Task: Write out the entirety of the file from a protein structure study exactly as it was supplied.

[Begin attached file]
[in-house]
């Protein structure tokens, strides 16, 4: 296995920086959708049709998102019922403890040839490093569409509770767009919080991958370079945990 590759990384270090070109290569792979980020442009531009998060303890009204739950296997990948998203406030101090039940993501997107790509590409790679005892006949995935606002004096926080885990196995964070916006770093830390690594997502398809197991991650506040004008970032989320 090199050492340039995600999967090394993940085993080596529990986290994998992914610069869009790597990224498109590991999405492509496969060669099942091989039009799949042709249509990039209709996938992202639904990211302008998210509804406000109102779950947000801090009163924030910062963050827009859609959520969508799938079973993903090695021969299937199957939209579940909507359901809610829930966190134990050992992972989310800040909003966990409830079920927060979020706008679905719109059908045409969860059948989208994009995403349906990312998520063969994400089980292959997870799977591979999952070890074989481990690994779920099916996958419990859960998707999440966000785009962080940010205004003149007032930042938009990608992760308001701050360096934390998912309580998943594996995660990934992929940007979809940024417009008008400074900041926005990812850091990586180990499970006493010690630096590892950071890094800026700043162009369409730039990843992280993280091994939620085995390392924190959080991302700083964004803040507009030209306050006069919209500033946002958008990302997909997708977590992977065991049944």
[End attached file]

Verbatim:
[in-house]
């Protein structure tokens, strides 16, 4: 296995920086959708049709998102019922403890040839490093569409509770767009919080991958370079945990 590759990384270090070109290569792979980020442009531009998060303890009204739950296997990948998203406030101090039940993501997107790509590409790679005892006949995935606002004096926080885990196995964070916006770093830390690594997502398809197991991650506040004008970032989320 090199050492340039995600999967090394993940085993080596529990986290994998992914610069869009790597990224498109590991999405492509496969060669099942091989039009799949042709249509990039209709996938992202639904990211302008998210509804406000109102779950947000801090009163924030910062963050827009859609959520969508799938079973993903090695021969299937199957939209579940909507359901809610829930966190134990050992992972989310800040909003966990409830079920927060979020706008679905719109059908045409969860059948989208994009995403349906990312998520063969994400089980292959997870799977591979999952070890074989481990690994779920099916996958419990859960998707999440966000785009962080940010205004003149007032930042938009990608992760308001701050360096934390998912309580998943594996995660990934992929940007979809940024417009008008400074900041926005990812850091990586180990499970006493010690630096590892950071890094800026700043162009369409730039990843992280993280091994939620085995390392924190959080991302700083964004803040507009030209306050006069919209500033946002958008990302997909997708977590992977065991049944």